World-first artificial neurons

 A Kiwi researcher is part of a ground-breaking team to have has succeeded in creating artificial neurons that behave like real neurons, paving the way for smarter medical devices.

University of Auckland’s Professor Julian Paton is a member of a group of international scientists that has successfully reproduced the electrical properties of biological neurons onto semiconductor silicon chips, which could have huge benefits in neuronal degeneration, spinal cord injury, paralysis, heart failure, eye disease and more.

“Replicating the response of neurons in bioelectronics that can be miniaturised and implanted is very exciting and opens up enormous opportunities for smarter medical devices that drive towards personalised medicine approaches to a range of diseases and disabilities; we are truly approaching a bionic era in medicine,” said Prof Paton.

Importantly, the artificial neurons not only behave just like biological neurons but only need one billionth the power of a microprocessor, making them ideally suited for use in medical implants and other bio-electronic devices, he said.

Designing artificial neurons that respond to electrical signals from the nervous system, like real neurons, has been a major goal in medicine for decades and opens up the possibility of curing conditions where neurons are not working properly or have had their processes severed as in spinal cord injury or have died, researchers explained. Artificial neurons could repair diseased bio-circuits by replicating their healthy function and responding adequately to biological feedback to restore bodily function.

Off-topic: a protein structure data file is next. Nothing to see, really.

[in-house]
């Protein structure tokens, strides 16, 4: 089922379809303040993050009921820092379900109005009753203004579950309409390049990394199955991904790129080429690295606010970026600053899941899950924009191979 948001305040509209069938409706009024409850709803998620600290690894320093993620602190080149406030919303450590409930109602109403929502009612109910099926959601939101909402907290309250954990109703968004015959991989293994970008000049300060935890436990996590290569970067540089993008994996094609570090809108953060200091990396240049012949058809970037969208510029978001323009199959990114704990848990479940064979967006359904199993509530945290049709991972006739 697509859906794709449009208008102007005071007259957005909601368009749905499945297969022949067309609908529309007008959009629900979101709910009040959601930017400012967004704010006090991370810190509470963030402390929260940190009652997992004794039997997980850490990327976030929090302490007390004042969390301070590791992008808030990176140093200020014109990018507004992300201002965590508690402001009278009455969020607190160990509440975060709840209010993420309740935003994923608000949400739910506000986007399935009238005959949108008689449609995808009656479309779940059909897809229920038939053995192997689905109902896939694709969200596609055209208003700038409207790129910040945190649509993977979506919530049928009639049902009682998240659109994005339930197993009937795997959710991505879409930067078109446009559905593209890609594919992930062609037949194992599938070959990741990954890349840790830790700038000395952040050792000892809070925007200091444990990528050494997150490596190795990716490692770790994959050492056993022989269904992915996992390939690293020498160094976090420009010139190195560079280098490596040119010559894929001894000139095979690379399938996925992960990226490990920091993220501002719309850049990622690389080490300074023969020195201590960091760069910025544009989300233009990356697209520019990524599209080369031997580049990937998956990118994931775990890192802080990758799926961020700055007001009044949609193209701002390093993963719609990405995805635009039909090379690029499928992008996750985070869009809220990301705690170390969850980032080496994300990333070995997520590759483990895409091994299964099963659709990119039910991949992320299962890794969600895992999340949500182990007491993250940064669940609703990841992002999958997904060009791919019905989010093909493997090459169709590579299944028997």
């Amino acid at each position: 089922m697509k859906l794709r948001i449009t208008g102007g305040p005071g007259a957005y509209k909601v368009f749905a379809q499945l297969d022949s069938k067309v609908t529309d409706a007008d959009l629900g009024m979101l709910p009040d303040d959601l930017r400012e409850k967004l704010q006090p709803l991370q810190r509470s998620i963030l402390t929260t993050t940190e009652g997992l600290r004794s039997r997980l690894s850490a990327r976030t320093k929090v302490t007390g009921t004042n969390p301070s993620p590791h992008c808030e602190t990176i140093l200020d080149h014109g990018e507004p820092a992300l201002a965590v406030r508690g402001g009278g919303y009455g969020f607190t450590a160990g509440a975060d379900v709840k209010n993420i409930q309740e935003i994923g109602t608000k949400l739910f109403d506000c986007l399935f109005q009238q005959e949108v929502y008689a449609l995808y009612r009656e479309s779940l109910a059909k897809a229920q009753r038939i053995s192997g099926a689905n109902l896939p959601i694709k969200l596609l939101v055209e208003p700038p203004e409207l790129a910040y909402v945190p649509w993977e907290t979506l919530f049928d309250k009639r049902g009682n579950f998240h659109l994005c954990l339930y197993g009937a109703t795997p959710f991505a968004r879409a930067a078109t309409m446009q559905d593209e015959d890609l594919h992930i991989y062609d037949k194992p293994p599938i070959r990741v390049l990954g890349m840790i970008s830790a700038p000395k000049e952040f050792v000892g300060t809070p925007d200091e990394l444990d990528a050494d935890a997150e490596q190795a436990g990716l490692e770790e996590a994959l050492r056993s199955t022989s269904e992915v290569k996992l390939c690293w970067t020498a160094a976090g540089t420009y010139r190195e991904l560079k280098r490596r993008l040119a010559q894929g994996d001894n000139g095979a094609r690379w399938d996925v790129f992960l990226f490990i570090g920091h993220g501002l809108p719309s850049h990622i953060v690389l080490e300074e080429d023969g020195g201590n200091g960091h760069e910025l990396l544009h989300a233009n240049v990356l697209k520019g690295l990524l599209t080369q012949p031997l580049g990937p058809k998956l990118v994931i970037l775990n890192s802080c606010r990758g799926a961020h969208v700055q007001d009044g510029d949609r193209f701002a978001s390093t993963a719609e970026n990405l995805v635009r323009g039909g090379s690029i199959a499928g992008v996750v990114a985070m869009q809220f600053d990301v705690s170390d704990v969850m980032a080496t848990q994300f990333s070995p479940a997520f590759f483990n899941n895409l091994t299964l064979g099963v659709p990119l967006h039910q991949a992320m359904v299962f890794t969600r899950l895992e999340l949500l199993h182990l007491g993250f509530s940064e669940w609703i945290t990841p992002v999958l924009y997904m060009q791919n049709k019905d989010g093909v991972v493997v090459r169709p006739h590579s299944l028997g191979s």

“Until now, neurons have been like black boxes, but we have managed to open the black box and peer inside. Our work is paradigm changing because it provides a robust method to reproduce the electrical properties of real neurons in minute detail,” said lead researcher Professor Alain Nogaret.

The study, led by the University of Bath, included researchers from the Universities of Auckland, Bristol and Zurich, and was published in Nature Communications.

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